NEW YORK (Reuters Health) – HCV genotype 4, previously limited to Egypt and parts of Africa, has now spread to southern Europe and other parts of world, an international panel says in their review published online 9th December in the Journal of Hepatology. Genotype 4 or the Egyptian genotype, now accounts for roughly 20% of HCV infections in Europe and worldwide.
“This strain of HCV is more difficult to treat than GT(genotype) 2 and 3, which has traditionally been relatively more common in Europe,” Dr. Stephen Harrison, panelist from the Brooke Army Medical Center, Houston, Texas, said in an email to Reuters Health.
HCV is classified into six genotypes based on nucleotide sequences.(P 6, l 8,9)While genotype 4 is uncommon in USA with a prevalence of 1%,(P 9, last para, l 2) it accounts for 90% of HCV infections in Egypt,Dr. Mahmoud A Khattab, lead author from the University of Minia, Egypt and colleagues point out.
The HCV-4 epidemic in Egypt probably traces its origins to the anti-schistosomiasis campaign involving parenteral injections on a large scale. Whereas sexual transmission and traditional medical practises like scarification were responsible for its spread through Africa and Middle East, immigration and intravenous drug use may have spread the virus worldwide, the researchers postulate.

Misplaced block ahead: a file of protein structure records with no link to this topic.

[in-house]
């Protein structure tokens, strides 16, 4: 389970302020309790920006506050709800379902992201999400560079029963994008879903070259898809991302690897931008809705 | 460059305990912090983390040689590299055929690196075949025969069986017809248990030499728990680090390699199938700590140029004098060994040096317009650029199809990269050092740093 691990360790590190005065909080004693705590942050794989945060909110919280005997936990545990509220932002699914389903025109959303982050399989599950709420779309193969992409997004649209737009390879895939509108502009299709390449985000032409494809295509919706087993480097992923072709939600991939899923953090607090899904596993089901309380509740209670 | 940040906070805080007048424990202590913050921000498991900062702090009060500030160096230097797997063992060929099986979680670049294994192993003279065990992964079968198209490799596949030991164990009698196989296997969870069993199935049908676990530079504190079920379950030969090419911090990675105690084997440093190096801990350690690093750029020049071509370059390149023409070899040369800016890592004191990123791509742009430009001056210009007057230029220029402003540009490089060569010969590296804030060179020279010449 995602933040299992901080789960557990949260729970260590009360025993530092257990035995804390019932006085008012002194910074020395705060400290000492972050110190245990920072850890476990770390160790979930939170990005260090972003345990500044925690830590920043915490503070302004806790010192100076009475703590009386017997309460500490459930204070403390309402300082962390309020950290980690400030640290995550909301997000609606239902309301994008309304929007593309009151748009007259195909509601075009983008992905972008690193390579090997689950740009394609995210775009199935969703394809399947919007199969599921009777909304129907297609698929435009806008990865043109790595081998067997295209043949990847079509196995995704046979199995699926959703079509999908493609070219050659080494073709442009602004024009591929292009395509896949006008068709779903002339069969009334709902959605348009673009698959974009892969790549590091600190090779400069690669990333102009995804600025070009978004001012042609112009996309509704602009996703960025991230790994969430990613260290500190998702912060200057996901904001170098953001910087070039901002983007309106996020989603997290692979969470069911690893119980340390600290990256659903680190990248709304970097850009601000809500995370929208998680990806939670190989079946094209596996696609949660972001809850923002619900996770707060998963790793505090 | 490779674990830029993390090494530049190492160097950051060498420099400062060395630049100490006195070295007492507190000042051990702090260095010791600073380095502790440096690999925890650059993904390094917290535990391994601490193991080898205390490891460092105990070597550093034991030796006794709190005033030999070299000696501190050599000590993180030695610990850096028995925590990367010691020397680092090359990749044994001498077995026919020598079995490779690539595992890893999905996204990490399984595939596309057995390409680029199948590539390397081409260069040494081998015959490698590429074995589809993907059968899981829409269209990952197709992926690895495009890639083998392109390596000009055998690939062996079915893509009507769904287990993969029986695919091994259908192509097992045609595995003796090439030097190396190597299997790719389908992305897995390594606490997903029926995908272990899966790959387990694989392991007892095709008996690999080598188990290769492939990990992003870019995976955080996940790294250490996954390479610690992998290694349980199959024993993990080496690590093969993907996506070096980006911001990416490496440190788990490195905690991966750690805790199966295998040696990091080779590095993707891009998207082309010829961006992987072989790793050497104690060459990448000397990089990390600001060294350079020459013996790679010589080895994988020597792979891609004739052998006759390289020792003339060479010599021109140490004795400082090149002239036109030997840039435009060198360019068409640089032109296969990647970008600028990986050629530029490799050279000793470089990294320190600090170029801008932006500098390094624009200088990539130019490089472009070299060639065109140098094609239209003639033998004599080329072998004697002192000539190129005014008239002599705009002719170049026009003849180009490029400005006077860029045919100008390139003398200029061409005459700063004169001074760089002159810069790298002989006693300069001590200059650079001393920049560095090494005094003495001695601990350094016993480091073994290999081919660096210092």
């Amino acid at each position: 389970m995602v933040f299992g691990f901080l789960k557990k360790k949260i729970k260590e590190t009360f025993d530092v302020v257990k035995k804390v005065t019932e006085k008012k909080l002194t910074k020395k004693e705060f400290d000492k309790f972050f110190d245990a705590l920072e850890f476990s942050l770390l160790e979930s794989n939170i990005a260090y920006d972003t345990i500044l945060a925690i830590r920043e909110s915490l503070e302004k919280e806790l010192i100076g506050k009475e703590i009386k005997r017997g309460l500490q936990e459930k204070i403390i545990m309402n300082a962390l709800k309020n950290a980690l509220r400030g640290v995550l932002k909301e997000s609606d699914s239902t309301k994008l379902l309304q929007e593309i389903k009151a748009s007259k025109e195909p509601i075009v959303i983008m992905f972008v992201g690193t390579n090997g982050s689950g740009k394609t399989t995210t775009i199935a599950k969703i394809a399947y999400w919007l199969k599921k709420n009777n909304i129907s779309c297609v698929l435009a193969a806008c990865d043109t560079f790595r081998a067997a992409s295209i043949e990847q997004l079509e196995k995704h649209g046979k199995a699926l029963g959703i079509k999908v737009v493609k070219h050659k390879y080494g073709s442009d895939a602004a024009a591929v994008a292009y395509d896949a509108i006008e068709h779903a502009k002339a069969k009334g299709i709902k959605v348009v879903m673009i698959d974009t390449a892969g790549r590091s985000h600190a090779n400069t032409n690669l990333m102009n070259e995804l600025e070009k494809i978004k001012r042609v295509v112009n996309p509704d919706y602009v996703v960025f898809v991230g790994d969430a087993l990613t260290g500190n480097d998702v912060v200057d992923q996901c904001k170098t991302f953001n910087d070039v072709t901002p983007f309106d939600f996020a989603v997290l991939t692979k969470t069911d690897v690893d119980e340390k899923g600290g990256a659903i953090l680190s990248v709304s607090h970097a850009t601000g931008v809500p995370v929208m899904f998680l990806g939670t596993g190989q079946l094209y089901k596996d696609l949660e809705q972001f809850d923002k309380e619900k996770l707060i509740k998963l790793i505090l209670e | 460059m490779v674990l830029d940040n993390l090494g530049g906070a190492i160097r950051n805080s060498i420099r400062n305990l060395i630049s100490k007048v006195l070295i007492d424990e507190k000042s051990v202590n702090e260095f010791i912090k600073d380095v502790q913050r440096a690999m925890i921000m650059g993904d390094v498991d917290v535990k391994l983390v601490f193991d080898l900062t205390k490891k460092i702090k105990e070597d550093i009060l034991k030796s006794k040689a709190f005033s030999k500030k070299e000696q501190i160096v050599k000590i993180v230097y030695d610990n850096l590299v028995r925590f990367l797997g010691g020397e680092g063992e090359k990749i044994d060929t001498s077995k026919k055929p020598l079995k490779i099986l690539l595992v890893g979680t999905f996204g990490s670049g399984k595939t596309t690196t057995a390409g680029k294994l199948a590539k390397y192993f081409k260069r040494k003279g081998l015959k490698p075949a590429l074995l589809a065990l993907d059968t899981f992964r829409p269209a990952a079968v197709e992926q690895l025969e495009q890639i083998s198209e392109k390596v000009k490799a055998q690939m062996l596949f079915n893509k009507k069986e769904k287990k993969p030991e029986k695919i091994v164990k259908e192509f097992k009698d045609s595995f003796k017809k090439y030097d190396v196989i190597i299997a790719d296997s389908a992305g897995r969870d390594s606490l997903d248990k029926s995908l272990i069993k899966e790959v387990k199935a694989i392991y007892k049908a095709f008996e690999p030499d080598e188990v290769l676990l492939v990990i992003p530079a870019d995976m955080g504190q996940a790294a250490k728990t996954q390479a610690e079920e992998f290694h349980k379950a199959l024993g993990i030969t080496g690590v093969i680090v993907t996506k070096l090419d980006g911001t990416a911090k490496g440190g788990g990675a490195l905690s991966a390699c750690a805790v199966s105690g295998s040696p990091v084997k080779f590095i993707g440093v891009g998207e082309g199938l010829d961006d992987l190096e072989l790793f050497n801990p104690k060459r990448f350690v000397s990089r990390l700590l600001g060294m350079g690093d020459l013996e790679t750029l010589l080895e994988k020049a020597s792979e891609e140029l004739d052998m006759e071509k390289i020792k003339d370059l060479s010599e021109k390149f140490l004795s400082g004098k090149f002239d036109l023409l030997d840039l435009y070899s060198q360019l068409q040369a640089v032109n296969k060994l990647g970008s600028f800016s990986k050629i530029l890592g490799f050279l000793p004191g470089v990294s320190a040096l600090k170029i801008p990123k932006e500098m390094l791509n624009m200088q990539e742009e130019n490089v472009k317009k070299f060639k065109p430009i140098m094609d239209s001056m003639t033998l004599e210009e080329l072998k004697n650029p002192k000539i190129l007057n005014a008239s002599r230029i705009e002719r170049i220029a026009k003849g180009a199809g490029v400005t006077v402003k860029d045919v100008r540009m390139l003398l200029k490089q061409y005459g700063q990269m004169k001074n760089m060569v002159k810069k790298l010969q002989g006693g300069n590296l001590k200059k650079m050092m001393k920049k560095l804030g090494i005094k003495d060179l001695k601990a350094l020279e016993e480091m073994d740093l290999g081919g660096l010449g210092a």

Though the clinical features and microscopy are similar to that of other genotypes, co-existent schistosomiasis hastens progress of hepatic fibrosis and reduces chances of spontaneous resolution. Severe steatosis without sinusoidal fibrosis is a typical finding on liver biopsy, the panelists described.
HCV-4, like the other types in a major cause of chronic liver disease. “A possible association had been suggested between HCV-4 and hepatocellular carcinoma(HCC) based on the similarity of distribution of HCC and HCV-4 in Egypt,” the panelists hypothesized.
“We approach the treatment of GT 4 virus the same way we do GT 1 virus. Current standard of care is 48 weeks of pegylated interferon and weight based ribavirin,” Dr. Harrison said in his email.
“Among the genotypes, 1, 4 and 6 appear to be the most resistant to treatment, with success rates of about 50% in viral clearance with a longer course of treatment. This compares to much more favourable rates of about 70-85% cure rate with shorter treatment durations in patients with genotypes 2 and 3,” Dr.Sam Lee panelist from the Liver Unit of University of Calgary, Canada, told Reuters Health.
“About 5-35% of patients stop treatment prematurely due to side effects,” Dr. Lee pointed out.
HIV co-infection, cirrhosis and high initial viral load were the main predictors of a delayed treatment response, the panelists write.
According to the panelists, “response-guided therapy